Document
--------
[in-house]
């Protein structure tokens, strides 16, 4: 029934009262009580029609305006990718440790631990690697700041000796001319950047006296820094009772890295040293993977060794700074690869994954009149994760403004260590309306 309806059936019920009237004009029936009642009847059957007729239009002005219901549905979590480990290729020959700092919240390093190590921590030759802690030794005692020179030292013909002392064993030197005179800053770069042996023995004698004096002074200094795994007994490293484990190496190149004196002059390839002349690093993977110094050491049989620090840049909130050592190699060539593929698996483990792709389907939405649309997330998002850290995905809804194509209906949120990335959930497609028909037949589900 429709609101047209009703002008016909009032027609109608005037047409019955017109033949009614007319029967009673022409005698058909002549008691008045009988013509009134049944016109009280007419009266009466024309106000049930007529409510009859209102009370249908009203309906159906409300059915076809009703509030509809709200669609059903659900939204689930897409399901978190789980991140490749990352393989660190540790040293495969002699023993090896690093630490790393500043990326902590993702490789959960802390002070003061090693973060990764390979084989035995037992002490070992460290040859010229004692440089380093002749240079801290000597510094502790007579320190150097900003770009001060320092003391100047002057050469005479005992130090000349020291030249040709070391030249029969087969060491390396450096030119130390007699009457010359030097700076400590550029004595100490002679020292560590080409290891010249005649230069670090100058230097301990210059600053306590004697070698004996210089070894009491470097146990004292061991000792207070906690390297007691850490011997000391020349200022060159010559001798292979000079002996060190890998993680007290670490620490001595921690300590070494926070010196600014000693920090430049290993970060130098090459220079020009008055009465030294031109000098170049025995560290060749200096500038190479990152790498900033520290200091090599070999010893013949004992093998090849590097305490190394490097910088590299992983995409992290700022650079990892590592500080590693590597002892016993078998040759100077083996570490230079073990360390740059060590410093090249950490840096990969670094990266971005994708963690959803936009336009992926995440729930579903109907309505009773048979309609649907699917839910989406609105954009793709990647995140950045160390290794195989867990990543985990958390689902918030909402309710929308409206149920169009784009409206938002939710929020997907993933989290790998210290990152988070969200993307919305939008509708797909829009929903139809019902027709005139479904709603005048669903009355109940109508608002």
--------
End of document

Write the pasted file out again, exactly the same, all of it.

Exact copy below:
[in-house]
């Protein structure tokens, strides 16, 4: 029934009262009580029609305006990718440790631990690697700041000796001319950047006296820094009772890295040293993977060794700074690869994954009149994760403004260590309306 309806059936019920009237004009029936009642009847059957007729239009002005219901549905979590480990290729020959700092919240390093190590921590030759802690030794005692020179030292013909002392064993030197005179800053770069042996023995004698004096002074200094795994007994490293484990190496190149004196002059390839002349690093993977110094050491049989620090840049909130050592190699060539593929698996483990792709389907939405649309997330998002850290995905809804194509209906949120990335959930497609028909037949589900 429709609101047209009703002008016909009032027609109608005037047409019955017109033949009614007319029967009673022409005698058909002549008691008045009988013509009134049944016109009280007419009266009466024309106000049930007529409510009859209102009370249908009203309906159906409300059915076809009703509030509809709200669609059903659900939204689930897409399901978190789980991140490749990352393989660190540790040293495969002699023993090896690093630490790393500043990326902590993702490789959960802390002070003061090693973060990764390979084989035995037992002490070992460290040859010229004692440089380093002749240079801290000597510094502790007579320190150097900003770009001060320092003391100047002057050469005479005992130090000349020291030249040709070391030249029969087969060491390396450096030119130390007699009457010359030097700076400590550029004595100490002679020292560590080409290891010249005649230069670090100058230097301990210059600053306590004697070698004996210089070894009491470097146990004292061991000792207070906690390297007691850490011997000391020349200022060159010559001798292979000079002996060190890998993680007290670490620490001595921690300590070494926070010196600014000693920090430049290993970060130098090459220079020009008055009465030294031109000098170049025995560290060749200096500038190479990152790498900033520290200091090599070999010893013949004992093998090849590097305490190394490097910088590299992983995409992290700022650079990892590592500080590693590597002892016993078998040759100077083996570490230079073990360390740059060590410093090249950490840096990969670094990266971005994708963690959803936009336009992926995440729930579903109907309505009773048979309609649907699917839910989406609105954009793709990647995140950045160390290794195989867990990543985990958390689902918030909402309710929308409206149920169009784009409206938002939710929020997907993933989290790998210290990152988070969200993307919305939008509708797909829009929903139809019902027709005139479904709603005048669903009355109940109508608002």